It all starts with using fresh ingredients. We take our California Rolls very seriously out here, and when we say fresh, we really mean it. It’s the height of crab season in Northern California and there really is no substitute to freshly cooked crab, especially when you compare it to one that was cooked yesterday or the day before… So Mr. K and I got on the road last Saturday and headed out to Half Moon Bay in order to pick up a few live crabs. An early start is better in so many ways: no traffic, less chance of the crab vendors running out of stock, which leaves plenty of time to get everything together to cook and assemble the final product. The weather had been off and on raining, but I called the local fishing association’s hotline (650-726-8724), which said that they had crab that morning.
We crossed over the bay and continued driving over the ridge and through the hills, and it had begun drizzling by the time we arrived at Half Moon Bay.
Across the highway are numerous fields and flower farms where, if we were really ambitious, we could have stopped at one of the produce stands for our veggies…
There were just a few other folks out braving the slightly unpleasant weather out at Pillar Point Harbor. I counted 4 or 5 boats flying bright banners advertising Fresh Live Crabs, we went to the second sign only because the first boat was occupied with a customer.
We looked into the tank which was filled with restless crabs jostling and crawling over each other in an apparent bid for freedom. They were very lively and I thought the guy was very brave sticking his bare hand into the tank to pick us our three vigorous crabs.
Here are our three crabs huddled in the cooler.
The rain started up while we drove back home with our loot….
Abracadabra, and our rosy cheeked crabs are now cooling on ice…
while I started a pot of Japanese short grain rice using the infallible fuzzy-logic rice cooker. This amazing device seems to make great rice every time, the only exception was when I confused sweet sticky rice with regular rice…
To make 10 rolls, cook 5 cups of rice, and by cup I mean the measuring cup that comes with the rice cooker… As soon as it is done, spread the rice out in a wide bowl and sprinkle with the entire packet of Tamanoi Sushinoko. This is powdered sushi flavoring mix is fabulous, just be careful when you pour it out not to breathe in the fumes because the powdered vinegar is pretty toxic. I used a small pack that says it makes 4 cups. This stuff is great because it doesn’t add extra liquid to the rice, so you don’t have to worry about the rice getting soggy. The orange packaging is distinct and now includes an English label, which makes it much easier to find in the market. If the rice is too lightly seasoned, you should buy a bigger bag, or the alternative is to sprinkle some salt, sugar and vinegar to your taste (that’s all the sushi seasoning is after all).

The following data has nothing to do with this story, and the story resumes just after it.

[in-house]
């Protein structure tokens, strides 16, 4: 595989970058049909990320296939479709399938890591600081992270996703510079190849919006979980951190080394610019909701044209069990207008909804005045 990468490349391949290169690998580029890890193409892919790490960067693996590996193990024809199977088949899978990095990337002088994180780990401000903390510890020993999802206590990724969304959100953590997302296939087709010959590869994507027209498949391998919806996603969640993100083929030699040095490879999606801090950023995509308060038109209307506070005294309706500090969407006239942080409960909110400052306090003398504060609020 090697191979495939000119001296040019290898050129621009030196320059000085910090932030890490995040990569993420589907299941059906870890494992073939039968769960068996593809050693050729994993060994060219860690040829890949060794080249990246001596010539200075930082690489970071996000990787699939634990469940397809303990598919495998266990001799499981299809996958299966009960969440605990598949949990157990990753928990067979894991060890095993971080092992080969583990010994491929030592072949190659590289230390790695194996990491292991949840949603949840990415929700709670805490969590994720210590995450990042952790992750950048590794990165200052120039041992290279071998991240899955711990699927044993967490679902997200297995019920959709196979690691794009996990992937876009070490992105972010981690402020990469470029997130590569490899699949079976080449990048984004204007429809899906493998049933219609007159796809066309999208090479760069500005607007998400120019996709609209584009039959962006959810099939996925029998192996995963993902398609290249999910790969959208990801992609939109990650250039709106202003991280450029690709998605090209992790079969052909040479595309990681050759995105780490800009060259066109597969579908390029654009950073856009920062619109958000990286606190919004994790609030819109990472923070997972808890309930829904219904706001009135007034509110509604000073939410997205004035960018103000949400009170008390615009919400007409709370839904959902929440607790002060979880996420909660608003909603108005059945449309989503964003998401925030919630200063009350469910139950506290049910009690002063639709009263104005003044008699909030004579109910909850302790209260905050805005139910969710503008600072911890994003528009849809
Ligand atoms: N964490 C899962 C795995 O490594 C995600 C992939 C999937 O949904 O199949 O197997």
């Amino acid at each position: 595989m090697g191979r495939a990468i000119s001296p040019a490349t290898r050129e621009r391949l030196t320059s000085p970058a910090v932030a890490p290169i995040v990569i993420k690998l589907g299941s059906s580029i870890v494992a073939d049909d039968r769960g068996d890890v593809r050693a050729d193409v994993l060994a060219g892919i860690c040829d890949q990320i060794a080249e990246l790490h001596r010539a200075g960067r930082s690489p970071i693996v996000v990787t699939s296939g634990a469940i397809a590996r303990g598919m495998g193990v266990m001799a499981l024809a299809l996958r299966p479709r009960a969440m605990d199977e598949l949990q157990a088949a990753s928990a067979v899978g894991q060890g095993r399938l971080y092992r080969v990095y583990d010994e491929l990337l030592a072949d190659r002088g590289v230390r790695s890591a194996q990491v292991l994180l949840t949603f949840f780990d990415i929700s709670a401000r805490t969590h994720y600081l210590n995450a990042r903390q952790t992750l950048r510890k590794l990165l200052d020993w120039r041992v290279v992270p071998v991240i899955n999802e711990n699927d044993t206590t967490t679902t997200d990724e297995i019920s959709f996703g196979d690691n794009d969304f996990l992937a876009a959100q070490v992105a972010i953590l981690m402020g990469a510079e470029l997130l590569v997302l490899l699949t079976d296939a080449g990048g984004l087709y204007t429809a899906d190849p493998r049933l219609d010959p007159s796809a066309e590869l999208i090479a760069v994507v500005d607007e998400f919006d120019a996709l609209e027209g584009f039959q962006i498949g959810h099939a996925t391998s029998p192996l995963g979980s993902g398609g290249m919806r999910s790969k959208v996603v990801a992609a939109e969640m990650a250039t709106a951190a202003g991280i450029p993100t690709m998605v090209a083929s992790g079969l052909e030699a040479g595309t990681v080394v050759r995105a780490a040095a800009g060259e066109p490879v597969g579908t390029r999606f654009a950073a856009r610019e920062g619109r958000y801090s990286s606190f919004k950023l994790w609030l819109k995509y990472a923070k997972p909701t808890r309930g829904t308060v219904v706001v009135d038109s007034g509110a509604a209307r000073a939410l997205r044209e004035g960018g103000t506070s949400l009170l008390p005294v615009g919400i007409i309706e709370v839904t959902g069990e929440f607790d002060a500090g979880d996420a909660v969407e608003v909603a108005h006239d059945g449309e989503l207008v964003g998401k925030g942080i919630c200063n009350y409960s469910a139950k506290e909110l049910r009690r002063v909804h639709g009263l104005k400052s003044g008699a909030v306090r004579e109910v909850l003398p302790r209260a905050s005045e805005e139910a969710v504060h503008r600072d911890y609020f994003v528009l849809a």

Mix it very well until the rice is shiny, stirring occasionally until the rice feels cool to the touch.
Meanwhile, you can chop your vegetables, I am a purist and stick with Avocado
and Cucumber, which I peel and seed, then cut into thin strips, the length of the entire cucumber.
The crab took quite a lot of effort to clean and shell, but it yielded a big pile o’ meat.
Place the dried nori on a bamboo roller, spread a thin layer of rice, leaving about 1/2 to 3/4 inches free on both the top and bottom ends. I keep a cup of water to rinse the sticky rice residue from my fingers with and to help keep the rice from sticking to my hands. I pile the sliced cucumber, avocado and crab meat along one of the clear edges, then turn the bamboo roller so that edge is closest to me. Then I roll it up quickly and very firmly, then wet the remaining clear edge of the dried seaweed so that it will stick and hold the roll together. I usually sit that glued edge face down so that it will dry and form a good seal.
Mr. K said I need to figure out how to do them inside out because that is how they normally look. I think they taste the same, but he says that the experience is different somehow… I suppose there’s some validity to it, as with my way (the easy way), you bite first through the seaweed, which is a little crunchy and probably somewhat rubbery; and with the inside out way, you are biting into rice first. Well, that is a project for another day…
I made these for a potluck at jaycee and suzywoo’s which I may show you pictures of later, it was a crazy, crazy feast…